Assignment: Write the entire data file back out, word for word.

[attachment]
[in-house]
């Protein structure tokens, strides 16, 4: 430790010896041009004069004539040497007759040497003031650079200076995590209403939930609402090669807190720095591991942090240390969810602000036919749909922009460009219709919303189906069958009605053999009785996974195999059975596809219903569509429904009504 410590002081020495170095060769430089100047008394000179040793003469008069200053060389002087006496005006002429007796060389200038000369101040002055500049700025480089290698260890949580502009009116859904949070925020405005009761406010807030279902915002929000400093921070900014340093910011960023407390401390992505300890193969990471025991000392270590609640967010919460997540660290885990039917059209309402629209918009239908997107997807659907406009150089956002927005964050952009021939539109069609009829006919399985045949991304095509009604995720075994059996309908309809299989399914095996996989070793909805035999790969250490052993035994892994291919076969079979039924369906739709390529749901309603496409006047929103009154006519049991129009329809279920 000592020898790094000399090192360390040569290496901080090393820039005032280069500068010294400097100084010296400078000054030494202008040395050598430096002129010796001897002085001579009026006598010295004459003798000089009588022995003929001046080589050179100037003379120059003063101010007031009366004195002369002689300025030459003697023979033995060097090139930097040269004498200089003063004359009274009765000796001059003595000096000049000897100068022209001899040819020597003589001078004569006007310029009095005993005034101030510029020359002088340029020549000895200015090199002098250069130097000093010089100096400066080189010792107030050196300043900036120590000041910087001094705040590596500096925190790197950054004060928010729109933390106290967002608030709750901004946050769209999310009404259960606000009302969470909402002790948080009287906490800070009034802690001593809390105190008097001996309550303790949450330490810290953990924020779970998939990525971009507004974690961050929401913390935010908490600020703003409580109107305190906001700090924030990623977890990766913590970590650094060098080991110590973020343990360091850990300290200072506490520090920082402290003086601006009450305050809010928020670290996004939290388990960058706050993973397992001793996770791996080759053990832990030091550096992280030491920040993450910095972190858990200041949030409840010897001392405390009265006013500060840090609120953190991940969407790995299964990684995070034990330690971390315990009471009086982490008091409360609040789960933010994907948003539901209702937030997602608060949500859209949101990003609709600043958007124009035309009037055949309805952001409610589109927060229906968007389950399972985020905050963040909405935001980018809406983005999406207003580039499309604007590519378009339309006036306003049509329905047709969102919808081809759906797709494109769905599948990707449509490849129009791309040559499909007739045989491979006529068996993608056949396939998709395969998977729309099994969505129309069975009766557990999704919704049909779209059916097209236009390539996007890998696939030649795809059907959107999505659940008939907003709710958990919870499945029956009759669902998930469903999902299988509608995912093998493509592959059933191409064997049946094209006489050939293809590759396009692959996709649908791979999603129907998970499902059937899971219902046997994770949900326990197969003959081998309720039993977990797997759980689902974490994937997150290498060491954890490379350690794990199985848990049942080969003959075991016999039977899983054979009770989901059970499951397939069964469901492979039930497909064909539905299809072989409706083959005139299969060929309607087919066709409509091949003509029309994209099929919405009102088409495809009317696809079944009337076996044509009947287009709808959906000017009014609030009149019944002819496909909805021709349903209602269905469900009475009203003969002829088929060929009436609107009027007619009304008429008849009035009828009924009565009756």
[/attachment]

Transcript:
[in-house]
């Protein structure tokens, strides 16, 4: 430790010896041009004069004539040497007759040497003031650079200076995590209403939930609402090669807190720095591991942090240390969810602000036919749909922009460009219709919303189906069958009605053999009785996974195999059975596809219903569509429904009504 410590002081020495170095060769430089100047008394000179040793003469008069200053060389002087006496005006002429007796060389200038000369101040002055500049700025480089290698260890949580502009009116859904949070925020405005009761406010807030279902915002929000400093921070900014340093910011960023407390401390992505300890193969990471025991000392270590609640967010919460997540660290885990039917059209309402629209918009239908997107997807659907406009150089956002927005964050952009021939539109069609009829006919399985045949991304095509009604995720075994059996309908309809299989399914095996996989070793909805035999790969250490052993035994892994291919076969079979039924369906739709390529749901309603496409006047929103009154006519049991129009329809279920 000592020898790094000399090192360390040569290496901080090393820039005032280069500068010294400097100084010296400078000054030494202008040395050598430096002129010796001897002085001579009026006598010295004459003798000089009588022995003929001046080589050179100037003379120059003063101010007031009366004195002369002689300025030459003697023979033995060097090139930097040269004498200089003063004359009274009765000796001059003595000096000049000897100068022209001899040819020597003589001078004569006007310029009095005993005034101030510029020359002088340029020549000895200015090199002098250069130097000093010089100096400066080189010792107030050196300043900036120590000041910087001094705040590596500096925190790197950054004060928010729109933390106290967002608030709750901004946050769209999310009404259960606000009302969470909402002790948080009287906490800070009034802690001593809390105190008097001996309550303790949450330490810290953990924020779970998939990525971009507004974690961050929401913390935010908490600020703003409580109107305190906001700090924030990623977890990766913590970590650094060098080991110590973020343990360091850990300290200072506490520090920082402290003086601006009450305050809010928020670290996004939290388990960058706050993973397992001793996770791996080759053990832990030091550096992280030491920040993450910095972190858990200041949030409840010897001392405390009265006013500060840090609120953190991940969407790995299964990684995070034990330690971390315990009471009086982490008091409360609040789960933010994907948003539901209702937030997602608060949500859209949101990003609709600043958007124009035309009037055949309805952001409610589109927060229906968007389950399972985020905050963040909405935001980018809406983005999406207003580039499309604007590519378009339309006036306003049509329905047709969102919808081809759906797709494109769905599948990707449509490849129009791309040559499909007739045989491979006529068996993608056949396939998709395969998977729309099994969505129309069975009766557990999704919704049909779209059916097209236009390539996007890998696939030649795809059907959107999505659940008939907003709710958990919870499945029956009759669902998930469903999902299988509608995912093998493509592959059933191409064997049946094209006489050939293809590759396009692959996709649908791979999603129907998970499902059937899971219902046997994770949900326990197969003959081998309720039993977990797997759980689902974490994937997150290498060491954890490379350690794990199985848990049942080969003959075991016999039977899983054979009770989901059970499951397939069964469901492979039930497909064909539905299809072989409706083959005139299969060929309607087919066709409509091949003509029309994209099929919405009102088409495809009317696809079944009337076996044509009947287009709808959906000017009014609030009149019944002819496909909805021709349903209602269905469900009475009203003969002829088929060929009436609107009027007619009304008429008849009035009828009924009565009756």